A320, vicinity Liverpool UK, 2018
A320, vicinity Liverpool UK, 2018
On 24 June 2018, the Captain of an Airbus A320 which had just departed Liverpool inadvertently selected flaps/slats up when “gear up” was called. The error was quickly recognised and corrective action taken but the Investigation was unable to determine why the error occurred or identify circumstances directly conducive to it. It noted that they had previously investigated four similar events to the same operator’s A320s which had occurred over a period of less than 18 months with the operator introducing a requirement for a “pause” before gear or flap selection to allow time for positive checking before selector movement.
On 24 June 2018, an Airbus A320 (G-EZOZ) being operated by EasyJet on a scheduled international passenger flight from Liverpool to Paris CDG had just taken off in day VMC when the Captain inadvertently selected the flaps/slats up instead of the gear when “gear up” was called by the First Officer. Corrective action followed promptly and the flight was completed without actual risk of loss of control and without further event.
An Investigation was carried out by the UK AAIB who noted that they had previously investigated four similar flap mis-selection events which had occurred to A320s of the same operator between February 2016 and March 2017. The aircraft operator provided relevant QAR data to assist this latest Investigation.
It was noted that the 33 year-old Captain, who had been PM for the flight involved, had a total of 6,086 flying hours of which all but 172 hours were on type. The flight involved was the crew’s third sector of a four sector day and no evidence that fatigue had affected the performance of the crew was found.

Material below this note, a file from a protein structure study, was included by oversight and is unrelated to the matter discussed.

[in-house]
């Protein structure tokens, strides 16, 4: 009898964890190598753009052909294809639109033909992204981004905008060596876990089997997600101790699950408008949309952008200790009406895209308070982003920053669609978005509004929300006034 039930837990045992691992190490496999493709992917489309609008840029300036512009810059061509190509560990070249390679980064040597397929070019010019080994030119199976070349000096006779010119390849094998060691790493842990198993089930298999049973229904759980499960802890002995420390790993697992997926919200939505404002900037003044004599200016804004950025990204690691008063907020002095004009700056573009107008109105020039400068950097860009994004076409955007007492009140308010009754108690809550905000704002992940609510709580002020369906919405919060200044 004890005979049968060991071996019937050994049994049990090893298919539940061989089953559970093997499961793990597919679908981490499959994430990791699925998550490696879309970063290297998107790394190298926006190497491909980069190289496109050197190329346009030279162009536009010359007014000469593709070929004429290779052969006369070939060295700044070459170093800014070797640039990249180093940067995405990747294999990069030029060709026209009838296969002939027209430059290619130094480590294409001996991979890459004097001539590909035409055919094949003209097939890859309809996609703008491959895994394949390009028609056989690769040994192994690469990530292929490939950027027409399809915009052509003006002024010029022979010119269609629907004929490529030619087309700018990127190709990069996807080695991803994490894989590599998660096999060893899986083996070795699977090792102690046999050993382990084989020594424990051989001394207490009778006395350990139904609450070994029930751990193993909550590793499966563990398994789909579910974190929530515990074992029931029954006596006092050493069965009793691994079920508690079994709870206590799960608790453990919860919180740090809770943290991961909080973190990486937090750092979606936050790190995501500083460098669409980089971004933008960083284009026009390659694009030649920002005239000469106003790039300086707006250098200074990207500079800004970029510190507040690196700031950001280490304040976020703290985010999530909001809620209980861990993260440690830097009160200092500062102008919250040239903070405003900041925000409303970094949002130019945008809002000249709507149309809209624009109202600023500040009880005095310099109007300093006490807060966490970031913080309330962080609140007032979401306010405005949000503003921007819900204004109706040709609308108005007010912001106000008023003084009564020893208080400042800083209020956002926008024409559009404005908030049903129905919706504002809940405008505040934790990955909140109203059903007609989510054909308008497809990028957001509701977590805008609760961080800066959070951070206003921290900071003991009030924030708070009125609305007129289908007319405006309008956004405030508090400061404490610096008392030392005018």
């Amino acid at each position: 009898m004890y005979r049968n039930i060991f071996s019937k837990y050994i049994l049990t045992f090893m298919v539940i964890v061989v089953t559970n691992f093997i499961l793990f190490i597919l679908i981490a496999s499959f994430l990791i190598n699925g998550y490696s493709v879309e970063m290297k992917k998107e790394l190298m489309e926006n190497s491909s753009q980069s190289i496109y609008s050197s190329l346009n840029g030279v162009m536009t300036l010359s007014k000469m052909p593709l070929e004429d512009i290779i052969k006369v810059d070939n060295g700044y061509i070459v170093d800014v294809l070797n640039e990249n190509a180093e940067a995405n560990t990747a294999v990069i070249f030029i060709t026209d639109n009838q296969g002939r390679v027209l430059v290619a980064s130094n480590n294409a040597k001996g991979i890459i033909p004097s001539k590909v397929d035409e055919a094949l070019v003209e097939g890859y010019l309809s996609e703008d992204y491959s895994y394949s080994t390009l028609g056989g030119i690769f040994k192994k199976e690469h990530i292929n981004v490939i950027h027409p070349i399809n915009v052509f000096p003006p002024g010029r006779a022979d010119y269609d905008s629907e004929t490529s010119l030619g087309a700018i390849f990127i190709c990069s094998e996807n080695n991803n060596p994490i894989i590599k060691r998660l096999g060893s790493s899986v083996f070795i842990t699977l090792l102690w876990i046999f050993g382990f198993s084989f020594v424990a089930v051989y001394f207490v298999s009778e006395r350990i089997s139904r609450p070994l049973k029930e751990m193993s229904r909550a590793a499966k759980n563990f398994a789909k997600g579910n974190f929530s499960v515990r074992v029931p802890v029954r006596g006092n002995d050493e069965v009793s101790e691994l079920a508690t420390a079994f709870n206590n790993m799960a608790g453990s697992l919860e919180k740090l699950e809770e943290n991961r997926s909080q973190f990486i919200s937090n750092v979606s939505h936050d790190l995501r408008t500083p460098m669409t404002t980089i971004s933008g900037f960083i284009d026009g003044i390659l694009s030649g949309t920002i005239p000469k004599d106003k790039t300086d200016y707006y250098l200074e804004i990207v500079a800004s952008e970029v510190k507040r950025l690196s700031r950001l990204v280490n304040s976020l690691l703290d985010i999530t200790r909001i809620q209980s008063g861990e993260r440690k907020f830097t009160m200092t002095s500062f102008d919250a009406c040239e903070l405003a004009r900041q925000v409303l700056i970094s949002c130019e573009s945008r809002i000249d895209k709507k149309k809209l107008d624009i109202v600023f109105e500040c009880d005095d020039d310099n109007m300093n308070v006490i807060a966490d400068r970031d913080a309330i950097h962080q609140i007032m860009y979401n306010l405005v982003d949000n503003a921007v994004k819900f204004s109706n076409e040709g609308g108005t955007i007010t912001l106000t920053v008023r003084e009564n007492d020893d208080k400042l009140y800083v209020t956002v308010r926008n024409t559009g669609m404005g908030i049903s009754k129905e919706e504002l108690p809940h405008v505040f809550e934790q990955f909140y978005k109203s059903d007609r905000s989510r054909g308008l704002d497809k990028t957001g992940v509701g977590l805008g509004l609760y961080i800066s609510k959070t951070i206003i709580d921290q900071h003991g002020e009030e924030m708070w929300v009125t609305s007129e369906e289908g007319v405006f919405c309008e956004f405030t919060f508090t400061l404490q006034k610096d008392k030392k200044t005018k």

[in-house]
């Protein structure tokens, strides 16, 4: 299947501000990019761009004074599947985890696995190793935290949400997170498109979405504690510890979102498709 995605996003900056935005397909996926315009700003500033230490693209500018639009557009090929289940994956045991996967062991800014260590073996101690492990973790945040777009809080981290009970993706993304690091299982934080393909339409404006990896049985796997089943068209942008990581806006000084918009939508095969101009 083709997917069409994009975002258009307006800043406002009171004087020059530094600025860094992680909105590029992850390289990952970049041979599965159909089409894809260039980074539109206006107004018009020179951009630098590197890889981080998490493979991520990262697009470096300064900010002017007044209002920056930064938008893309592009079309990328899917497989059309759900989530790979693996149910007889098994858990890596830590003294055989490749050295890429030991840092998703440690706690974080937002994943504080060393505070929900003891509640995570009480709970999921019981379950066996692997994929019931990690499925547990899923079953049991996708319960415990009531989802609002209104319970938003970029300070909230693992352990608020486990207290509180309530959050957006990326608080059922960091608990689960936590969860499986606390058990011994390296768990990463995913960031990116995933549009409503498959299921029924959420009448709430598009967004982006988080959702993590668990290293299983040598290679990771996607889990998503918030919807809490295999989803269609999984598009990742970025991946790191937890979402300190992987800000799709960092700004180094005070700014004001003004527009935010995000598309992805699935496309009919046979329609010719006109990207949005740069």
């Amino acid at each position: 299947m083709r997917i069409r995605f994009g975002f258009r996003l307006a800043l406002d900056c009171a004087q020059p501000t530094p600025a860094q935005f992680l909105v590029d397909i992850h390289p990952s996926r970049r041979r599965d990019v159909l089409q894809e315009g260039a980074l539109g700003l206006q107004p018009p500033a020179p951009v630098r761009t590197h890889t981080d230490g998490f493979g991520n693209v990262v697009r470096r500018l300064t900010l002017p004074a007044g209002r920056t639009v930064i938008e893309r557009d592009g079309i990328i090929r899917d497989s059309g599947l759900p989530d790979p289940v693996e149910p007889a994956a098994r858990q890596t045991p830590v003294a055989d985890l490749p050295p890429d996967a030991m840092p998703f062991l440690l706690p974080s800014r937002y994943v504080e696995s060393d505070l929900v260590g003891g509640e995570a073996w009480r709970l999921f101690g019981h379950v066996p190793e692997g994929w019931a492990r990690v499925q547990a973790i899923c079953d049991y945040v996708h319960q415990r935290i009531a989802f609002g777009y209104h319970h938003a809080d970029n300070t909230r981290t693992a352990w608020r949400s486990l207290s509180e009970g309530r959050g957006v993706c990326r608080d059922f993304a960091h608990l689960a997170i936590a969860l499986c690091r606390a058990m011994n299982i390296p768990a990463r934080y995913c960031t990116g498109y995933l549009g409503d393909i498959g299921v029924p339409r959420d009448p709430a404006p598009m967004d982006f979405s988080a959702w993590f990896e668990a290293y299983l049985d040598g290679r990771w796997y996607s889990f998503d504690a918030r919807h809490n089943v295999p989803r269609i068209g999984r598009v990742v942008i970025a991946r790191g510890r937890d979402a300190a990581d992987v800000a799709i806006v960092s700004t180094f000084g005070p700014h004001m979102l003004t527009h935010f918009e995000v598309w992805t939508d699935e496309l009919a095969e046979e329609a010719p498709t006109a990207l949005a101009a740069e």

It was established that after a 62.6 tonne gross weight takeoff from runway 27 at Liverpool with a flap 1+F configuration (an 18° leading edge slat extension and a 10° trailing edge flap extension), the First Officer’s call of “gear up” had been followed by the Captain’s SOP response “gear” as she placed her hand on the flap lever and selected it to the flap 0 position at 181 feet agl and 162 KCAS. Having done so, she had quickly realised her error and re-selected flap 1 which, in line with system logic in the prevailing situation, had resulted in the leading edge slats returning to the 18° extended position but had not interrupted the trailing edge flaps transition to 0. The landing gear was subsequently selected up passing 330 feet agl and passing 600 feet agl, pitch attitude was reduced to 10°. The flaps were eventually selected to 0 a second time passing 1650 feet agl with the speed increasing through 200 KCAS and had reached 0 by 2000 feet agl.
It was noted that the aircraft operator’s SOP for gear retraction was substituted for the operator’s SOP for flap retraction with both reliant on the PM checking their own actions in response to the instruction given by the PF. It was also noted that after a series of earlier after takeoff flap mis-selection events, the operator had introduced a pause before initiation of gear or flap lever movement to ensure “that the PM cognitively confirms the proper lever has been selected”. The notification of this procedural change was noted to have stated that this pause would also allow the PF to “intervene if he or she notices an incorrect selection is about to be made” but did not place any requirement to actively check that the PM’s response to their instruction was correct.
The Investigation noted that in the aftermath of the series of previous similar events, the aircraft operator had reviewed their responses prior to this latest event, which had included crew training in ‘active monitoring’ and on aircraft handling in low energy states at low altitudes and concluded that no further Safety Action was necessary. It was also noted that the Captain involved stated that “in future she will employ a longer pause to double check the correct lever selection and allow time for the pilot flying to intervene should they see the wrong lever has been selected”.
The Final Report of the Investigation was published on 10 January 2019. No Safety Recommendations were made.